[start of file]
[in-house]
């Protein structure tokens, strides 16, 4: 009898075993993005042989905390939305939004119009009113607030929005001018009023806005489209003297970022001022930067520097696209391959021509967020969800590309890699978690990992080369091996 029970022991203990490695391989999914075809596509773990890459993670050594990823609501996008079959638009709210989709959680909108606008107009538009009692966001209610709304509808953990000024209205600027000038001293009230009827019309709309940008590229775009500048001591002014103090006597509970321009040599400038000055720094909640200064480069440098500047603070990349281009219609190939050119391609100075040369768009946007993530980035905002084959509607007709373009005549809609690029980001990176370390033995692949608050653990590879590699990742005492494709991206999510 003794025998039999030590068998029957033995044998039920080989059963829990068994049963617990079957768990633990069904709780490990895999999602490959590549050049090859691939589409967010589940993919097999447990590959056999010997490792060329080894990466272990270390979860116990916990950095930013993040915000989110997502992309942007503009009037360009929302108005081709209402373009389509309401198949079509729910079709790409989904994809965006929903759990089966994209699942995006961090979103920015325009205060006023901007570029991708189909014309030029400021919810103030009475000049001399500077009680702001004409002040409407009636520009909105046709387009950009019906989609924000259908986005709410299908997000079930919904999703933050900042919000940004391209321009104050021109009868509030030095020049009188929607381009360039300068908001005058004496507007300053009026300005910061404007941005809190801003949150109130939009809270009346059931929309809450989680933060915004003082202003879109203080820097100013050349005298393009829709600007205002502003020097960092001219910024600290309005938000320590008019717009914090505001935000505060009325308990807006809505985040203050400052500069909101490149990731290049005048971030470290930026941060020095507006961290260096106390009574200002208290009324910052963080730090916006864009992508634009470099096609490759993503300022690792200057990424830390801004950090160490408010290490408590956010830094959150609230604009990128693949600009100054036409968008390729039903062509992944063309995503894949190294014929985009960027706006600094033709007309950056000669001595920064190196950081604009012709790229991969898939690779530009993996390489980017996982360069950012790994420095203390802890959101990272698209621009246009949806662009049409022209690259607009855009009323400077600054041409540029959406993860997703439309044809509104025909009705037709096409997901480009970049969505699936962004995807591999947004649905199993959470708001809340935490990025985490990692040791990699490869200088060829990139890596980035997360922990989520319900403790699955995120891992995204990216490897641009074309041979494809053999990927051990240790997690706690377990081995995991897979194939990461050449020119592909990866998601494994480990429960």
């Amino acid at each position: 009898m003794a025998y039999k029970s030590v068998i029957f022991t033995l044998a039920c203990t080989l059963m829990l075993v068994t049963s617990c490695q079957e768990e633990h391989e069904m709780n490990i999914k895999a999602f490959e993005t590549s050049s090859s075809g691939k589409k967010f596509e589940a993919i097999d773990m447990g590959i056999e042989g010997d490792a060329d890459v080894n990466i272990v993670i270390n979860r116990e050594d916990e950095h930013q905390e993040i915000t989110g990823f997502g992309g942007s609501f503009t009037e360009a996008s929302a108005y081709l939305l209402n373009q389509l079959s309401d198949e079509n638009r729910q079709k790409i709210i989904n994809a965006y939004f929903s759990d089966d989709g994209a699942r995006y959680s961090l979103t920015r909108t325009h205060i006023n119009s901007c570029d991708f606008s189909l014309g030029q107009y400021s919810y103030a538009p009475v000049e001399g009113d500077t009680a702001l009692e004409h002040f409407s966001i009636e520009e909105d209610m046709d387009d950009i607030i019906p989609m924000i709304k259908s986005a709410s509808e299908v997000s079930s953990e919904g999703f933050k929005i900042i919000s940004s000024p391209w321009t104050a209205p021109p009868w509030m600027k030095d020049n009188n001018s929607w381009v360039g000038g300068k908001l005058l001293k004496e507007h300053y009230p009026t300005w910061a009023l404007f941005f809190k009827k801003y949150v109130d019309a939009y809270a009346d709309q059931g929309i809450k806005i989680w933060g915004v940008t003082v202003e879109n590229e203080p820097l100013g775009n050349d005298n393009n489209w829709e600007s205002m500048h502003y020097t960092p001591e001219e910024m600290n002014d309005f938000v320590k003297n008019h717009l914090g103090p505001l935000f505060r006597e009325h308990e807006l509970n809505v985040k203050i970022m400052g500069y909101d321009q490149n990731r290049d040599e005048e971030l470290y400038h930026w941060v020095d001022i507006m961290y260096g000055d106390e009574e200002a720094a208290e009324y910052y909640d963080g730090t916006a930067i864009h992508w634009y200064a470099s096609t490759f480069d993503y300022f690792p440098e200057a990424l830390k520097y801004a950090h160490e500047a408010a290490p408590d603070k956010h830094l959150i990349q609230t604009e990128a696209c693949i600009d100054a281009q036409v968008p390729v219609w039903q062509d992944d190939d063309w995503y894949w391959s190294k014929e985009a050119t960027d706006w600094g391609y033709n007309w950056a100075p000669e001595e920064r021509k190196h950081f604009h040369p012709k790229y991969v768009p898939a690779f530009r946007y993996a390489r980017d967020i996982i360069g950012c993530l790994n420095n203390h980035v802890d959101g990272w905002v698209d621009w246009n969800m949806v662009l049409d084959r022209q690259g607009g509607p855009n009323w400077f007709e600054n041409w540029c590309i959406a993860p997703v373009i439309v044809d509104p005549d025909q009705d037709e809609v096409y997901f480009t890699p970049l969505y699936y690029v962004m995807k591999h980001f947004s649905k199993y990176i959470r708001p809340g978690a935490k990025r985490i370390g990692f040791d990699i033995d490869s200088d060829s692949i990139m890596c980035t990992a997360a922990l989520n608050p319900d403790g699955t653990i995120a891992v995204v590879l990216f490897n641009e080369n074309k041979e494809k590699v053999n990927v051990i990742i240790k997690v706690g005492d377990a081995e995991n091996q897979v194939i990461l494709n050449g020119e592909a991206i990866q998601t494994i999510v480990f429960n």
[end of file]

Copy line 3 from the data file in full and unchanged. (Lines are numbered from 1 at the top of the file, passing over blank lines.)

């Amino acid at each position: 009898m003794a025998y039999k029970s030590v068998i029957f022991t033995l044998a039920c203990t080989l059963m829990l075993v068994t049963s617990c490695q079957e768990e633990h391989e069904m709780n490990i999914k895999a999602f490959e993005t590549s050049s090859s075809g691939k589409k967010f596509e589940a993919i097999d773990m447990g590959i056999e042989g010997d490792a060329d890459v080894n990466i272990v993670i270390n979860r116990e050594d916990e950095h930013q905390e993040i915000t989110g990823f997502g992309g942007s609501f503009t009037e360009a996008s929302a108005y081709l939305l209402n373009q389509l079959s309401d198949e079509n638009r729910q079709k790409i709210i989904n994809a965006y939004f929903s759990d089966d989709g994209a699942r995006y959680s961090l979103t920015r909108t325009h205060i006023n119009s901007c570029d991708f606008s189909l014309g030029q107009y400021s919810y103030a538009p009475v000049e001399g009113d500077t009680a702001l009692e004409h002040f409407s966001i009636e520009e909105d209610m046709d387009d950009i607030i019906p989609m924000i709304k259908s986005a709410s509808e299908v997000s079930s953990e919904g999703f933050k929005i900042i919000s940004s000024p391209w321009t104050a209205p021109p009868w509030m600027k030095d020049n009188n001018s929607w381009v360039g000038g300068k908001l005058l001293k004496e507007h300053y009230p009026t300005w910061a009023l404007f941005f809190k009827k801003y949150v109130d019309a939009y809270a009346d709309q059931g929309i809450k806005i989680w933060g915004v940008t003082v202003e879109n590229e203080p820097l100013g775009n050349d005298n393009n489209w829709e600007s205002m500048h502003y020097t960092p001591e001219e910024m600290n002014d309005f938000v320590k003297n008019h717009l914090g103090p505001l935000f505060r006597e009325h308990e807006l509970n809505v985040k203050i970022m400052g500069y909101d321009q490149n990731r290049d040599e005048e971030l470290y400038h930026w941060v020095d001022i507006m961290y260096g000055d106390e009574e200002a720094a208290e009324y910052y909640d963080g730090t916006a930067i864009h992508w634009y200064a470099s096609t490759f480069d993503y300022f690792p440098e200057a990424l830390k520097y801004a950090h160490e500047a408010a290490p408590d603070k956010h830094l959150i990349q609230t604009e990128a696209c693949i600009d100054a281009q036409v968008p390729v219609w039903q062509d992944d190939d063309w995503y894949w391959s190294k014929e985009a050119t960027d706006w600094g391609y033709n007309w950056a100075p000669e001595e920064r021509k190196h950081f604009h040369p012709k790229y991969v768009p898939a690779f530009r946007y993996a390489r980017d967020i996982i360069g950012c993530l790994n420095n203390h980035v802890d959101g990272w905002v698209d621009w246009n969800m949806v662009l049409d084959r022209q690259g607009g509607p855009n009323w400077f007709e600054n041409w540029c590309i959406a993860p997703v373009i439309v044809d509104p005549d025909q009705d037709e809609v096409y997901f480009t890699p970049l969505y699936y690029v962004m995807k591999h980001f947004s649905k199993y990176i959470r708001p809340g978690a935490k990025r985490i370390g990692f040791d990699i033995d490869s200088d060829s692949i990139m890596c980035t990992a997360a922990l989520n608050p319900d403790g699955t653990i995120a891992v995204v590879l990216f490897n641009e080369n074309k041979e494809k590699v053999n990927v051990i990742i240790k997690v706690g005492d377990a081995e995991n091996q897979v194939i990461l494709n050449g020119e592909a991206i990866q998601t494994i999510v480990f429960n």